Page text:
Daily Herald - Suburban Chicago's source for news This copy is for personal, non-commercial use. To order presentation-ready copies for distribution you can: 1) Use the "Reprint" button found on the top and bottom of every article, 2) Visit reprints.theygsgroup.com/dailyherald.asp for samples and additional information or 3) Order a reprint of this article now.
Article updated: 4/18/2013 7:24 PM

2 students win new cars as part of safety push


A total of 29 high school students held coveted keys in their hands on Wednesday, but only two would end up starting the new cars parked in front of the Concorde Banquets in Kildeer.

Emina Mesic, a Palatine High School sophomore and Tanner Hermes, a senior from Grayslake Central High School, emerged as the lucky winners.

Mesic won a 2010 Chevy Aveo, donated by Black Diamond Plumbing and Mechanics in Crystal Lake, while Hermes won a 2009 Chevy Cobalt donated by Kunes Country Ford in Antioch.

The dramatics drew nearly 300 teens and their teachers, who filled the ballroom. It was the culmination of Operation Click, a safe driving program for teens, whose mission is to reduce teen injuries and fatalities from motor vehicle crashes.

Teens came from the Barrington/Hoffman Estates chapter -- Barrington, Conant, Elk Grove, Fremd, Hoffman Estates, Lake Zurich, Palatine and Schaumburg high schools -- as well as those from the Libertyville chapter -- Grayslake Central, Grayslake North, Libertyville, Mundelein, Stevenson, Vernon Hills and Wauconda high schools.

Sean McGrath, a Crystal Lake police officer, started the program 15 years ago with three high schools. Currently, there are 39 participating in Northwest Cook, Lake, Kane, McHenry and Walworth County in Wisconsin. Maine Township schools are expected to join next year with Advocate Lutheran General Hospital in Park Ridge signing on as a second hospital partner.

"You've all gone through driver's ed and learned the rules about safe driving," McGrath told the crowd, "but we think our program works because of positive reinforcement."

In order to qualify for the chance to win the car, students had to sign contracts saying they would wear their seat belts, not drink and drive, and not drive distractedly by texting or talking on their phones.

School officials audited their students four times during the school year to make sure they were following through -- by observing them in school parking lots. Those schools with 95 percent seat belt usage were eligible to have a drawing among students who had signed contracts to determine the pool who would participate in Wednesday's event, with one car awarded each set of schools.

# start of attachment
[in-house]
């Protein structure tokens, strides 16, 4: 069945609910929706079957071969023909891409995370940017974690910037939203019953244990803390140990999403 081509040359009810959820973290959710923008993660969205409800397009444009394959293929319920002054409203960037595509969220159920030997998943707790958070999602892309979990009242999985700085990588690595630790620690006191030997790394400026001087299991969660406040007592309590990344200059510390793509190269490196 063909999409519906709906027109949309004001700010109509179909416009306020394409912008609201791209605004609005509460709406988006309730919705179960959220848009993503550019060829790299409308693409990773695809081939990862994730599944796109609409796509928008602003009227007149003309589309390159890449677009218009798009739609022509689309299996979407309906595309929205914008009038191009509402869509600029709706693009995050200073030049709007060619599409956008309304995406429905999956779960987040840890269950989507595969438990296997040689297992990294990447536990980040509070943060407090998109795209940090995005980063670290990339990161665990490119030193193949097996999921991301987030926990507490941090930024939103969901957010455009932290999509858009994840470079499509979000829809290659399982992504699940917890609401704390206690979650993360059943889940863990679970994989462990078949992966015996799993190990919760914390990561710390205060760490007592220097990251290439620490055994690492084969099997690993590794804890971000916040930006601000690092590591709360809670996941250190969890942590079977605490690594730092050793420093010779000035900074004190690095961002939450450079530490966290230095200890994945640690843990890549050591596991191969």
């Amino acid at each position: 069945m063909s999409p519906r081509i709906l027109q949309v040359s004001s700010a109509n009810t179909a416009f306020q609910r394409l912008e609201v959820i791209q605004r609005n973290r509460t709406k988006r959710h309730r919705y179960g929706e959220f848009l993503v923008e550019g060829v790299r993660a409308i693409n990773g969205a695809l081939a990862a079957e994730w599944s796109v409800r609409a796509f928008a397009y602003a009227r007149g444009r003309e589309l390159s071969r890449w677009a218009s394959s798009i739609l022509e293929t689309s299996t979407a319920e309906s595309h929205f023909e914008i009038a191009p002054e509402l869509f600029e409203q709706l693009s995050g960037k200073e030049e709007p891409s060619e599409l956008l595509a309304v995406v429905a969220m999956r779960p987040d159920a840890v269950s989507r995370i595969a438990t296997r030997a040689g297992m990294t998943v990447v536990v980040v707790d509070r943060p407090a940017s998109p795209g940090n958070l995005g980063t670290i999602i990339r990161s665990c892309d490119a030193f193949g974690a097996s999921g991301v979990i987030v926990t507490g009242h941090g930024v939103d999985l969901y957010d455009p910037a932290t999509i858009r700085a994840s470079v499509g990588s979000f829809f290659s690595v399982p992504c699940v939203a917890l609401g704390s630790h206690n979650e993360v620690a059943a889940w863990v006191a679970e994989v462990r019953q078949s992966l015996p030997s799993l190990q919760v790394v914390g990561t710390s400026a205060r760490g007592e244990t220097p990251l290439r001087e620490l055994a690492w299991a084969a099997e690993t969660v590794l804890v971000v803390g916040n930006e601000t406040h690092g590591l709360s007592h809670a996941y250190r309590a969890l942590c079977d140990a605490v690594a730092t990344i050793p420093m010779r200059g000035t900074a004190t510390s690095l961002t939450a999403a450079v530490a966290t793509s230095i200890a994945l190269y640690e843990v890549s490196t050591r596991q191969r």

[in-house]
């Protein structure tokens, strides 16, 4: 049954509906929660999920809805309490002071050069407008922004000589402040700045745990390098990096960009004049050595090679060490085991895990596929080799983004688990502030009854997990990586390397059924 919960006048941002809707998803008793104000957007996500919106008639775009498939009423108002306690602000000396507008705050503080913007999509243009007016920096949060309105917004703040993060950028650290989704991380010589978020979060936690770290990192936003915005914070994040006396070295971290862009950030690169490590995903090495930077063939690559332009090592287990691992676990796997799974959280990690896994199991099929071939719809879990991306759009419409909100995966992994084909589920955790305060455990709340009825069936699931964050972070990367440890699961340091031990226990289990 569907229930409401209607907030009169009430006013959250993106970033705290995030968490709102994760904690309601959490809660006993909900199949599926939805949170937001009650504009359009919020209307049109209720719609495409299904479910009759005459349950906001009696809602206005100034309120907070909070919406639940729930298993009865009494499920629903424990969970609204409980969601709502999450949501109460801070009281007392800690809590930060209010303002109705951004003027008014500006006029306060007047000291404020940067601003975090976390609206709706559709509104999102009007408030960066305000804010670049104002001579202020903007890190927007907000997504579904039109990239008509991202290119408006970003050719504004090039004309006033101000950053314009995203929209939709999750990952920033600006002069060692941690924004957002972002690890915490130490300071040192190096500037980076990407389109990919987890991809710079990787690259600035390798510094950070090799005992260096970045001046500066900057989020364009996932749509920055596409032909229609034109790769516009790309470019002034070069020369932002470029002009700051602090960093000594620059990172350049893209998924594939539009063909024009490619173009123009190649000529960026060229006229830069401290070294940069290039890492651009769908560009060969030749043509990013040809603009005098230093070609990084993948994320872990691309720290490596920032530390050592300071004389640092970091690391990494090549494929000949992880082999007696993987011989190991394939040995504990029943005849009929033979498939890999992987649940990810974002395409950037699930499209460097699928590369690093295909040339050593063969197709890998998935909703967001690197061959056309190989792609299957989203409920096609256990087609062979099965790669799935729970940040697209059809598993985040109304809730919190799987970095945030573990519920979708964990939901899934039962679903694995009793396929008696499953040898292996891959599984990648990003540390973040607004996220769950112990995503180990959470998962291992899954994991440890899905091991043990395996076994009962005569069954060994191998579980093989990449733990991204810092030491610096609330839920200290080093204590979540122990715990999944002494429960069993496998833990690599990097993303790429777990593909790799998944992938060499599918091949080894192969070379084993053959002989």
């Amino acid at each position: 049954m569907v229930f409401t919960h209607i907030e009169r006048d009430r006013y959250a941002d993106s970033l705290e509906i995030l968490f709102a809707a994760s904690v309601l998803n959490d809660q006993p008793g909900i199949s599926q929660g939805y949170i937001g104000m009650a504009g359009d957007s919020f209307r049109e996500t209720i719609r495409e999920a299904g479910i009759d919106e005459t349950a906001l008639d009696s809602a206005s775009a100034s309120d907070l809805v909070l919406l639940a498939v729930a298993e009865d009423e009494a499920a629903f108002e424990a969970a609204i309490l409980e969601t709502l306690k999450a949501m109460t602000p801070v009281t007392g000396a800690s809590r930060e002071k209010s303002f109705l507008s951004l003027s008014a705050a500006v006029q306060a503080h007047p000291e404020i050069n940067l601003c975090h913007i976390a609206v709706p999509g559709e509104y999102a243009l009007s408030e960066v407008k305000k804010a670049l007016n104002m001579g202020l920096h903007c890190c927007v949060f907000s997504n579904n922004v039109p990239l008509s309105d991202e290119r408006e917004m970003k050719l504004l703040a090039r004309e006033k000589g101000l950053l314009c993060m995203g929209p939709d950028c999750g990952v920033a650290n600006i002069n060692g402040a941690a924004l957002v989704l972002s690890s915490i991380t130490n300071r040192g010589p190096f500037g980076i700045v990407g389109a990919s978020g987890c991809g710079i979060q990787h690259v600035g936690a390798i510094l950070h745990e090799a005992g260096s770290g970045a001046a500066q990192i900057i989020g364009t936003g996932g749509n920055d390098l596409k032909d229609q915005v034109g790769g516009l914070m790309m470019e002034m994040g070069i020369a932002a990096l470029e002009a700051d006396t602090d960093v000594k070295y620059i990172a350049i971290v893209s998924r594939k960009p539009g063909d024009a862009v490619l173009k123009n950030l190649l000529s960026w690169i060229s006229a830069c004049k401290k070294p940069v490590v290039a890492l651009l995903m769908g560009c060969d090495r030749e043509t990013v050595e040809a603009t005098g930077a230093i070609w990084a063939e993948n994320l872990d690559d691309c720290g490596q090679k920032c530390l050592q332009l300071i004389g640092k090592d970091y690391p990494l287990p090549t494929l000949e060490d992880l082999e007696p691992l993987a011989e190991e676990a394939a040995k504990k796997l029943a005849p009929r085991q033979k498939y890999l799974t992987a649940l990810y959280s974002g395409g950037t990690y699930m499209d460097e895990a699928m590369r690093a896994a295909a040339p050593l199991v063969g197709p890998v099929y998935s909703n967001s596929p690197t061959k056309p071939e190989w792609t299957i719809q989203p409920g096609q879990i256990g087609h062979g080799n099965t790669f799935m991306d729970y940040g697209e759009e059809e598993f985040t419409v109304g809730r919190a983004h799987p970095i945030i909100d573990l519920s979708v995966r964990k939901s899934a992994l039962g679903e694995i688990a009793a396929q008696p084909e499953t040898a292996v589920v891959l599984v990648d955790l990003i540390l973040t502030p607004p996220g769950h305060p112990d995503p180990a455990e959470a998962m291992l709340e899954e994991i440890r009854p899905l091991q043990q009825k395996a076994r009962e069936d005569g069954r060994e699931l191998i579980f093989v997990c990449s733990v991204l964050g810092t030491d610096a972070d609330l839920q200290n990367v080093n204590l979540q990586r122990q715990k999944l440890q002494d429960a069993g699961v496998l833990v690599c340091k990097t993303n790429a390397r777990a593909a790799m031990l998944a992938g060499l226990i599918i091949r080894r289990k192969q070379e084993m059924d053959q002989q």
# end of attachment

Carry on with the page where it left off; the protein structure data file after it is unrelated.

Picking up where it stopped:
Last year, in both sets after students drew keys, the first student who tried a key proved to be the winner. This year, amazingly enough, the last key tried in each case proved to be the winner.

As part of the program, students also are encouraged to educate their classmates, through original videos, pamphlets, T-shirts and by holding prevention events.

Grace Eisenhuth of Lake Zurich High School won student of the year honors for her work in spreading the word, while Badger High School in Lake Geneva won school of the year.

Kelsey Klausner, a senior at Grayslake North, described the 7-minute video that she and her classmates made to show the power of positive decision-making while driving. Students viewed the video for the first time on Wednesday.

"After seeing videos like this, it makes people aware of what can happen," Klausner said. "Hopefully, it will make them think the next time."

Nick Pyan, vice president of Operation Click, said the sponsors have seen great success getting teens to wear seat belts, and the program is changing its focus to distracted driving, particularly texting.

John Juneau, a junior at Fremd High School and a Schaumburg resident, said seeing videos like Wednesday's of real victims of texting and driving accidents hit home.

"Just getting this kind of information makes students more aware," Juneau said. "They're realizing it's dangerous -- and dumb."

Copyright © 2014 Paddock Publications, Inc. All rights reserved.